After our trip through Flinders Ranges and Barossa Valley, we were ready for some sea fog and salty air again. We drove down the coast south of Adelaide, to start our drive along “The Great Ocean Road”.
It’s winter here in southern Australia. We could feel this as the nights fell upon us in our campervan. Every single evening we took full advantage of our 20 dollar investment in the electric heater. Without it we simply could not have enjoyed this part of the journey. In spite of the fact that we are used to much colder winters in Europe. But when the outdoor temperature goes below zero degrees celsius, it just gets too cold no matter if we all sleep inside the cabin of the van, and are covered in good sleeping bags. I did not leave the heater on through the night. You never know what might happen, and I preferred to be on the safe side. So it was rather cold at five in the morning to crawl over to the switch, flip it on and then back to bed for another couple of hours, while the heater made the cabin livable. But it worked just fine.
We spent three days driving the 250 kilometers along the road which carries the name “Great Ocean Road”. There were quite a few highlights, but one of the greatest moments was “The Twelve Apostles”, which are a group of small islands just along the southern coastline. The coast itself consists of limestone formations, and as the ocean eats its way into land, the cliffs crumble apart and fall into the ocean, forming spectacular islands, arches and bridges. It’s quite a scenery, but you have to remain within the fenced paths and observation decks. The cliffs are very porous and every year many tonnes of limestone fall into the ocean. A couple of years ago the so-called “London Bridge” crumbled and fell into the ocean. This was a large piece of limestone that connected the main land with one of the islands. It happened while two tourists were on the island. A reminder to all of us, that even though there are marked and fenced paths, nature CAN and WILL run its own course and be unpredictable. The two frightened tourists did get a bit of a shock, but were rescued by helicopter. We did not have any concerns as we enjoyed the fantastic views from the observation decks together with all the other guests though. And nothing fell down during our visit.
Another highlight was Cape Otway, with its national park and magnificent, old lighthouse, which is the oldest of its kind in Australia. Built in limestone, without the use of mortar, it rises high on the very edge of the cliffs of the cape. Needless to say we had to climb the narrow stairs to the top to enjoy the view. Such an old lighthouse is not built with all kinds of modern safety measures, so I did have some concerns with Antons excitement and jumps on the VERY narrow top platform, which only offered a 130 year old iron fence between us and the abyss far below. I managed to make him understand that running was not encouraged up there and that we would have to wait with his excitement until we were back down on solid ground. The view was stunning and we tried to spot some whales. When we bought the tickets at the entrance we heard that several other guests had in fact seen some whales that morning. We saw none. It didn’t matter. It was a great experience all the same.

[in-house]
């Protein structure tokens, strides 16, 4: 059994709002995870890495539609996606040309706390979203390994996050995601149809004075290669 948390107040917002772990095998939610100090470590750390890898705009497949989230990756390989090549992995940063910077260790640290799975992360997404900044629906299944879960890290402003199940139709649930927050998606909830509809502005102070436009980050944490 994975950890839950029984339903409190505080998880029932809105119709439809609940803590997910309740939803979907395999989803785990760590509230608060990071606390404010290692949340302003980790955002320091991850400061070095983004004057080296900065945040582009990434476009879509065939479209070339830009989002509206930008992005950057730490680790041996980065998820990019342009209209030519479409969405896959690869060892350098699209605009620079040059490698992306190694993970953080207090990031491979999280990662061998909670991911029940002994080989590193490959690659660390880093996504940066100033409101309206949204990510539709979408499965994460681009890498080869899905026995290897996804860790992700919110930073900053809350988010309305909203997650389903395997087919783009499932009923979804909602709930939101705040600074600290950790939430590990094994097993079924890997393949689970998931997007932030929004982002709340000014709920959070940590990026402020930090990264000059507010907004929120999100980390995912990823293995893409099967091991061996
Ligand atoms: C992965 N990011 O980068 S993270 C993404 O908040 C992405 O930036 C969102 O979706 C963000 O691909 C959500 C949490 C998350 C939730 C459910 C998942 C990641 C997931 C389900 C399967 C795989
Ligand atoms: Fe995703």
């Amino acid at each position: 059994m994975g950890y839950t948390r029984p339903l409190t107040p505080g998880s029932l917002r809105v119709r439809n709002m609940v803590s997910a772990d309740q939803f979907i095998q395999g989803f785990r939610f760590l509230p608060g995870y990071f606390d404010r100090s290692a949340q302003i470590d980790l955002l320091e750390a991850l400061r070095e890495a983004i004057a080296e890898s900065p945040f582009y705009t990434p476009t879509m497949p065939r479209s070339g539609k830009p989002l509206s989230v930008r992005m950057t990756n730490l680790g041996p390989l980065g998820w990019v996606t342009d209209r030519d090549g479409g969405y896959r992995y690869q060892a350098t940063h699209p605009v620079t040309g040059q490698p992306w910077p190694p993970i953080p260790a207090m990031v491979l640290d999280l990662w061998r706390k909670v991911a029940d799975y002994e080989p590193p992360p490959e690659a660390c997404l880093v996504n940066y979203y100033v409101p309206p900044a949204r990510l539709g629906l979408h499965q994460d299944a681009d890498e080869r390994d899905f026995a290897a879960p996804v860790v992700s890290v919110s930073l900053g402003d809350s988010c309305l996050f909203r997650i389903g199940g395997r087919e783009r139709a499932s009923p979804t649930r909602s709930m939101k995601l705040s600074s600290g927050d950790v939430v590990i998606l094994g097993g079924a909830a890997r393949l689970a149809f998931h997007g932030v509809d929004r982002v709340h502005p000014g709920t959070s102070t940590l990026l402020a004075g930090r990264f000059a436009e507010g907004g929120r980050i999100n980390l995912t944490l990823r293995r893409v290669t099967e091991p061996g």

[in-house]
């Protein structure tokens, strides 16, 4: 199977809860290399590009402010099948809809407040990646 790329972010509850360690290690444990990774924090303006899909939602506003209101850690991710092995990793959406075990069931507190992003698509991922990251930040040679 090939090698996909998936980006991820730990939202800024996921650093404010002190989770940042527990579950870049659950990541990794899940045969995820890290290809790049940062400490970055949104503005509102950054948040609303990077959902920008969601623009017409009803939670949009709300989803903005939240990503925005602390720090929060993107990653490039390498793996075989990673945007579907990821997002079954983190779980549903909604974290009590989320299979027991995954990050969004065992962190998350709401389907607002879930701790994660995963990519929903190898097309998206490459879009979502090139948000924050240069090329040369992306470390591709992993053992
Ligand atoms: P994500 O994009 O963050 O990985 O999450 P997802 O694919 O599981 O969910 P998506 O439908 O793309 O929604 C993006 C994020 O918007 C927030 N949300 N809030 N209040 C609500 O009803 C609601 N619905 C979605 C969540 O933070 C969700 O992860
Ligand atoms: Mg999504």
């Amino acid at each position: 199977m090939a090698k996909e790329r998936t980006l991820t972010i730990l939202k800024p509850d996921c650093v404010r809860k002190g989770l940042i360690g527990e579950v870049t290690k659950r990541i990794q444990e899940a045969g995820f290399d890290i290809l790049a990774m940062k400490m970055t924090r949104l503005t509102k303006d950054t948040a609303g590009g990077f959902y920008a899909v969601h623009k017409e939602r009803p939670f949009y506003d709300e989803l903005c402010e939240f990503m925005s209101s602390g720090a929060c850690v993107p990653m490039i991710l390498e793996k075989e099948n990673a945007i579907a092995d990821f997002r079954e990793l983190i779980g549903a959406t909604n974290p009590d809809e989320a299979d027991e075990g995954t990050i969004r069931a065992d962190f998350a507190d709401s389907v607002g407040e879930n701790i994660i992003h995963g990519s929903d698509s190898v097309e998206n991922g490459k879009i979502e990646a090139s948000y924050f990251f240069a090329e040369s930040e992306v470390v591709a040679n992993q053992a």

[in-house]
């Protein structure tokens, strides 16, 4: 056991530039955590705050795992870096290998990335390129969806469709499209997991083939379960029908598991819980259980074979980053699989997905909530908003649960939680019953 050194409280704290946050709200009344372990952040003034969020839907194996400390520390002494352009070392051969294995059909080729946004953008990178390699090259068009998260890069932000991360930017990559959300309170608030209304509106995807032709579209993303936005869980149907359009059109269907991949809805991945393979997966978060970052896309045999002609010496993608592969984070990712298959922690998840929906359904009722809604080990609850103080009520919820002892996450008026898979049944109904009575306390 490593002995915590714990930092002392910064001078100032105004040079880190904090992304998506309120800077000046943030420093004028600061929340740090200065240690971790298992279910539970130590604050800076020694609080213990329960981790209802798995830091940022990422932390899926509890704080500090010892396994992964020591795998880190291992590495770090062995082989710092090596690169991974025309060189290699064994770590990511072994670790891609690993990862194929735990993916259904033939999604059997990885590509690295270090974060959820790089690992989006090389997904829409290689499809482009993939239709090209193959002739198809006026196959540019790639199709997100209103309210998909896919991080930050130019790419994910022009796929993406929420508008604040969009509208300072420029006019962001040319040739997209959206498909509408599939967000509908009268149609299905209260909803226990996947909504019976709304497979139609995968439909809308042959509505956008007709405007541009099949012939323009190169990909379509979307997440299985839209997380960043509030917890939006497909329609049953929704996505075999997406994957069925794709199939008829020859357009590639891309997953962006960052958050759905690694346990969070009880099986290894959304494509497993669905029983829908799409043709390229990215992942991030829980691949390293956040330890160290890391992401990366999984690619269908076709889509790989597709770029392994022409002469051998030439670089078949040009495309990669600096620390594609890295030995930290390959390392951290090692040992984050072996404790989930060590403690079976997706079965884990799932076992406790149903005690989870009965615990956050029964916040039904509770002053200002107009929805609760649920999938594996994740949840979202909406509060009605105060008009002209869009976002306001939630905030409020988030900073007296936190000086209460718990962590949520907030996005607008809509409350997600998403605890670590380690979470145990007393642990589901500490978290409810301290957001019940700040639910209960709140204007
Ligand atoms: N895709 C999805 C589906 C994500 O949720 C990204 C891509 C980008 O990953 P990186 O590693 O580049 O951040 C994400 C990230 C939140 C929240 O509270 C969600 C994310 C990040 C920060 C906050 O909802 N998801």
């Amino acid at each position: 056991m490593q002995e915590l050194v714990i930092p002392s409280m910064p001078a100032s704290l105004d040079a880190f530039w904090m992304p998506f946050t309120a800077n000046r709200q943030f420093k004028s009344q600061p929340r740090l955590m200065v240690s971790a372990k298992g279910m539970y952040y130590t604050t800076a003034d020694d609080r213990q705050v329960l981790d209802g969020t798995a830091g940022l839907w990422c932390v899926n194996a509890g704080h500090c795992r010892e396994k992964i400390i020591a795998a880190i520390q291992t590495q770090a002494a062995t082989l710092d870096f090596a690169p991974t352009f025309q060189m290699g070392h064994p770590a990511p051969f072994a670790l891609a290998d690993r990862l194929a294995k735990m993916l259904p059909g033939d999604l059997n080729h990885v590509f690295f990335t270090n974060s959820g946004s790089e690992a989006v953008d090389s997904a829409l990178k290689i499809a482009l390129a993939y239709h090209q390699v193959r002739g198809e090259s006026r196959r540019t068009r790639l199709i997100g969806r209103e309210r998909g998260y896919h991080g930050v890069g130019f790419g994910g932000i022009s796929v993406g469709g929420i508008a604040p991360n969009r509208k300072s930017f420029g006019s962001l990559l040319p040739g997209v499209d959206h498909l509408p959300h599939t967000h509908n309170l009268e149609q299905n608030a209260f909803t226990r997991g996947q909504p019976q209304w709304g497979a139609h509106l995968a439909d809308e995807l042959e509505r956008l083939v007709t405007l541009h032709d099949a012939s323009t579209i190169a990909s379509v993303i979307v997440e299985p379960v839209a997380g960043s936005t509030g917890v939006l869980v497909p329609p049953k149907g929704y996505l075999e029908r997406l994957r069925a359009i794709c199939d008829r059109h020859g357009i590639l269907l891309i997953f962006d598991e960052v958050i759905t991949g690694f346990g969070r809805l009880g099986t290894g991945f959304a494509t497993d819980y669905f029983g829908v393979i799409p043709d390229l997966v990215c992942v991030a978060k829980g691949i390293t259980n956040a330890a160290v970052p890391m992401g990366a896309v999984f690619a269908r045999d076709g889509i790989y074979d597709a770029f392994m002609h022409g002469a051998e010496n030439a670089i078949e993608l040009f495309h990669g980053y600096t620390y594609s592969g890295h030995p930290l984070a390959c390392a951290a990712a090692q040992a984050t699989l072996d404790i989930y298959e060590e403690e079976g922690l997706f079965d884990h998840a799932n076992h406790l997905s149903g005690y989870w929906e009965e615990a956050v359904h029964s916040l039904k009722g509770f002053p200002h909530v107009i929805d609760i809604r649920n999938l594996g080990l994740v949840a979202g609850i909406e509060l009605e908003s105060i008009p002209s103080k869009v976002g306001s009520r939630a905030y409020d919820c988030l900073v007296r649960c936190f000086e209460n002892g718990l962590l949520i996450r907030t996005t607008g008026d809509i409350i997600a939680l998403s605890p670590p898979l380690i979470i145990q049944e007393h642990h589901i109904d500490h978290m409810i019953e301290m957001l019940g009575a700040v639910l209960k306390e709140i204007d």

On our way to and back from the lighthouse we drove through an eucalyptus grove. We wondered why people would stop, get our of their cars and look up into the treetops. Like lemmings we did exactly the same without knowing what expected us, but it had to be interesting as so many did it, right? We then witnessed a big group of Koalas having their afternoon meal of eucalyptus leaves. We had seen Koalas in the Wildlife Habitat up in Queensland, but this was wildlife Koalas in Gods free nature! And we were able to get very close. They just sat there, lazy, munching leaves as they observed the circus of excited tourists taking photos from the ground below them. We also got some pretty good shots which you can see in our photo section. On our way through to the lighthouse Anton was sleeping so he did not see the Koalas the first time. We hoped that they would still be there on our way back. They were, and thus Anton had a fantastic encounter with Koalas that he will not forget anytime soon. No touching, which is strictly forbidden, but still a great and memorable moment!